Today’s Daily Cardinal has published an article about the Students for the New Badger Partnership. A press release from the latter group was previously commented on here at S&W. Referring to S&W’s article, the Cardinal said,
An anonymous post on siftingandwinnowing.org, a website that publishes opinion articles by professors, alleged that the group may be involved with non-students without student interest as a priority.
First, we would like to correct the record: Sifting and Winnowing is not just by and for professors — a number of academic staff have posted here as well as some informed outside observers of campus affairs. Invitations have been extended to students to contribute articles to this site. No reasonably substantive and relevant article submitted to S&W will be turned away, regardless of who writes it.
This invitation was extended to Jon Alfuth of Students for the NBP as well — see the second reply to the original article.
As to the speculation that non-students might have influenced and/or financed the formation of Students for the NBP, that hypothesis has been vigorously disputed not only in Alfuth’s published reply to the S&W article but also on the Students for NBP website and in the Cardinal article. Alfuth also correctly notes that it’s impossible to prove a negative.
Fine. So let’s talk instead about the substance of the case made by Students for the NBP. There are two parts to the argument:
- the desired outcomes — e.g., financial flexibility, manageable tuition increases, sustained excellence of UW-Madison as a teaching and reearch university, a continued role for UW-Madison in the larger UW system and as an economic engine for Wisconsin; and
- the Public Authority proposal as a means to achieve the above outcomes.
Students for the NBP devote most of their website (and the accompanying video) to passionately reiterating the desired outcomes. All of us, faculty, staff, and students, can heartily agree on the desirability of these outcomes.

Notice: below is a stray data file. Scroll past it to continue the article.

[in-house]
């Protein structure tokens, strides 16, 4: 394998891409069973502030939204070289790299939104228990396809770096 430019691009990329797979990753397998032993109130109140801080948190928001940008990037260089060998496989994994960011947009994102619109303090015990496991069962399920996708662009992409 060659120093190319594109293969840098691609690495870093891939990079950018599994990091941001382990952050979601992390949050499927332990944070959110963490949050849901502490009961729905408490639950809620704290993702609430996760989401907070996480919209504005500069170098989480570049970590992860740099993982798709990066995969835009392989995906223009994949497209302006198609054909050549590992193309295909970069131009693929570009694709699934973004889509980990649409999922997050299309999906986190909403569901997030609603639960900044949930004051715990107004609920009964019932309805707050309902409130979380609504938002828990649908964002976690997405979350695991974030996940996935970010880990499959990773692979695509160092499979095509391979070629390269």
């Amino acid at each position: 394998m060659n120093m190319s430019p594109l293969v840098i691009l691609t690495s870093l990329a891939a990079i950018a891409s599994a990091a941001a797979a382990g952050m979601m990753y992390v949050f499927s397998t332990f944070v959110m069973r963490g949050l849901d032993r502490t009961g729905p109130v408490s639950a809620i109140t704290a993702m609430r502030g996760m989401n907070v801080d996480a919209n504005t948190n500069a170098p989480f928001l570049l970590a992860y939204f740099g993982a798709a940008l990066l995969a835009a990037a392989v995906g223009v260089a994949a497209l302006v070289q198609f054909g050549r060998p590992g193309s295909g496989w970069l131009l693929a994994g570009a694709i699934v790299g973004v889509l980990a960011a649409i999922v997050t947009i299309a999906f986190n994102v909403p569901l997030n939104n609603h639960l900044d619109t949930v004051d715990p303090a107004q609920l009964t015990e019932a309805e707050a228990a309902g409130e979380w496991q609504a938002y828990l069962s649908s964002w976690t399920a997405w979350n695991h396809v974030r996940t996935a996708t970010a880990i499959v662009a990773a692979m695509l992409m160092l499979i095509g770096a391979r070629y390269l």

The real controversy lies not in the goals but rather in whether the Public Authority is an appropriate framework for achieving those goals. And on this point, Students for the NBP offer relatively little in the way of substance apart from their apparently heartfelt conviction that the Public Authority is the way to go.
At this point it is worth reminding readers that there are really two distinct paths in play. One is Biddy Martin’s original New Badger Partnership, as elucidated in numerous communications from her office last Fall. This proposal did not include the Public Authority and did not entail the spinning off of UW-Madison from the rest of the UW System. The Public Authority proposal, when it was finally revealed in Governor Walker’s budget, was a bombshell that completely demolished everyone’s understanding of what the NBP was about. Most of the severe criticism in the past couple of months has focused on the Public Authority and on the way in which it was rolled out, not on the original NBP.
Students for the NBP say they are supporting the New Badger Partnership, but what they are really coming out in support of is the Public Authority. In so doing, they fail to specifically address the important distinctions between the two models, touting “flexibility” as if it were synonymous with “Public Authority.”
The most effective way to make a case for something is to confront head-on, and disarm, the specific objections of those who are against it. And numerous specific objections and concerns have been raised about the Public Authority model by contributors to S&W and by other commentators.
If the Students for the NBP wish to be taken seriously, it is not enough to simply assert that the Public Authority is what UW-Madison needs to weather the current crisis. Rather, they will need to muster credible arguments that the critics of the Public Authority — which include former UW administrators and policy experts — are wrong about the risks and unintended consequences.
Once again, we cordially extend the invitation to publish their case here in Sifting and Winnowing.